Northern Anatolian region along the Black Sea occupies 18% of the total area of Turkey with its 141.000 square kilometers (54.440 square miles) of land. This northern coastal region has a steep and rocky coast, and rivers cascade through gorges of the coastal ranges. A few of the large rivers, those cutting back through the Pontus Mountains (Dogu Karadeniz Daglari), have tributaries that flow in broad, elevated basins. Access inland from the coast is limited to a few narrow valleys, and, as a result, the coast has always been isolated from the interior. The population and cities are concentrated along the coast line.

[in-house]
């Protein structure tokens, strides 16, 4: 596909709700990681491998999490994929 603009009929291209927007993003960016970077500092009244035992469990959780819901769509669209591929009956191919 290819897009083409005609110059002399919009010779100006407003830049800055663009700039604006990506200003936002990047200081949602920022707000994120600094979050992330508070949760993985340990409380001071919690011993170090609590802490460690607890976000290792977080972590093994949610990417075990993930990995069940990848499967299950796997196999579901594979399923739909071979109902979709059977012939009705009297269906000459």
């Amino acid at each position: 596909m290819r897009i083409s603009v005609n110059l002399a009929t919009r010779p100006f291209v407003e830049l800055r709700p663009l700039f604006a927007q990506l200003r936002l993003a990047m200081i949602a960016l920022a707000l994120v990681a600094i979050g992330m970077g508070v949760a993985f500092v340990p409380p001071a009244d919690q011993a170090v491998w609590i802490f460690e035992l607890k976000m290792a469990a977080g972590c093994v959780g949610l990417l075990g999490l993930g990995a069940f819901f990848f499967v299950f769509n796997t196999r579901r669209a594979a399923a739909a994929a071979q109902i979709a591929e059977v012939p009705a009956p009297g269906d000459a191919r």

The narrow coastal ribbon running between Zonguldak and Rize, widening here and there into fertile deltas, is an area of concentrated cultivation. All available areas, including mountain slopes wherever they are not too steep, are put to use. The mild, damp climate favors commercial farming, thus making the region heavily forested and rich in fauna and the flora with over 7.000 species of plants. Fishing, coal, nuts and tea growing are the major sources for local economy. Other important agricultural products are; corn, kiwi, rice, beans and potatoes. The western part of the Black Sea region also hosts much of Turkey's heavy industry.